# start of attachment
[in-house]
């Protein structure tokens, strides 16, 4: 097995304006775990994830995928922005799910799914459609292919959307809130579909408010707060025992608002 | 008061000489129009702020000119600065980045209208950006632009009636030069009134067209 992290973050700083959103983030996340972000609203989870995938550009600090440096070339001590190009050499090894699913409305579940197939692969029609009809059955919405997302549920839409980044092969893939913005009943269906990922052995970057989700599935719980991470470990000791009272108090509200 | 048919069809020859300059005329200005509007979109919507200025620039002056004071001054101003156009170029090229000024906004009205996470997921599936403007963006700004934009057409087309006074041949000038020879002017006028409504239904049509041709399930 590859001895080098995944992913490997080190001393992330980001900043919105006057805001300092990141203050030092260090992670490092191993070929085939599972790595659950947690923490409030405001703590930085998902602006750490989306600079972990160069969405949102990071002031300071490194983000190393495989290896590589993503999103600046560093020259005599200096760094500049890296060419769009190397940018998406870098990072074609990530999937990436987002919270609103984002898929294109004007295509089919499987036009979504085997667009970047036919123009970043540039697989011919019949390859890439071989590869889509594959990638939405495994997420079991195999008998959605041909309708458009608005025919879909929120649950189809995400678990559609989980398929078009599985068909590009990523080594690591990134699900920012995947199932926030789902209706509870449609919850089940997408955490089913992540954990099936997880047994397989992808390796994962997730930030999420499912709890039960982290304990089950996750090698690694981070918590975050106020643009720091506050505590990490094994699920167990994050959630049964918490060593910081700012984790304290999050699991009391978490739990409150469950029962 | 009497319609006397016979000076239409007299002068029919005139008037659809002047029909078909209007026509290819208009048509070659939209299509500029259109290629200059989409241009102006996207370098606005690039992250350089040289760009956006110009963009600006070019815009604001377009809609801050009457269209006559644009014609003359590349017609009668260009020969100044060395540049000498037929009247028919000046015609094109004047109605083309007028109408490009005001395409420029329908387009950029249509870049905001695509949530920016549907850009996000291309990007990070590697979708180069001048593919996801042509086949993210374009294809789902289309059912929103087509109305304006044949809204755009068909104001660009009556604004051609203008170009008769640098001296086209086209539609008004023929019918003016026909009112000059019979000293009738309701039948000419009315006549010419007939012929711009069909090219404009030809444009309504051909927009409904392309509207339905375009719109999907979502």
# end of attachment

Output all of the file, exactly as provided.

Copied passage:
[in-house]
């Protein structure tokens, strides 16, 4: 097995304006775990994830995928922005799910799914459609292919959307809130579909408010707060025992608002 | 008061000489129009702020000119600065980045209208950006632009009636030069009134067209 992290973050700083959103983030996340972000609203989870995938550009600090440096070339001590190009050499090894699913409305579940197939692969029609009809059955919405997302549920839409980044092969893939913005009943269906990922052995970057989700599935719980991470470990000791009272108090509200 | 048919069809020859300059005329200005509007979109919507200025620039002056004071001054101003156009170029090229000024906004009205996470997921599936403007963006700004934009057409087309006074041949000038020879002017006028409504239904049509041709399930 590859001895080098995944992913490997080190001393992330980001900043919105006057805001300092990141203050030092260090992670490092191993070929085939599972790595659950947690923490409030405001703590930085998902602006750490989306600079972990160069969405949102990071002031300071490194983000190393495989290896590589993503999103600046560093020259005599200096760094500049890296060419769009190397940018998406870098990072074609990530999937990436987002919270609103984002898929294109004007295509089919499987036009979504085997667009970047036919123009970043540039697989011919019949390859890439071989590869889509594959990638939405495994997420079991195999008998959605041909309708458009608005025919879909929120649950189809995400678990559609989980398929078009599985068909590009990523080594690591990134699900920012995947199932926030789902209706509870449609919850089940997408955490089913992540954990099936997880047994397989992808390796994962997730930030999420499912709890039960982290304990089950996750090698690694981070918590975050106020643009720091506050505590990490094994699920167990994050959630049964918490060593910081700012984790304290999050699991009391978490739990409150469950029962 | 009497319609006397016979000076239409007299002068029919005139008037659809002047029909078909209007026509290819208009048509070659939209299509500029259109290629200059989409241009102006996207370098606005690039992250350089040289760009956006110009963009600006070019815009604001377009809609801050009457269209006559644009014609003359590349017609009668260009020969100044060395540049000498037929009247028919000046015609094109004047109605083309007028109408490009005001395409420029329908387009950029249509870049905001695509949530920016549907850009996000291309990007990070590697979708180069001048593919996801042509086949993210374009294809789902289309059912929103087509109305304006044949809204755009068909104001660009009556604004051609203008170009008769640098001296086209086209539609008004023929019918003016026909009112000059019979000293009738309701039948000419009315006549010419007939012929711009069909090219404009030809444009309504051909927009409904392309509207339905375009719109999907979502």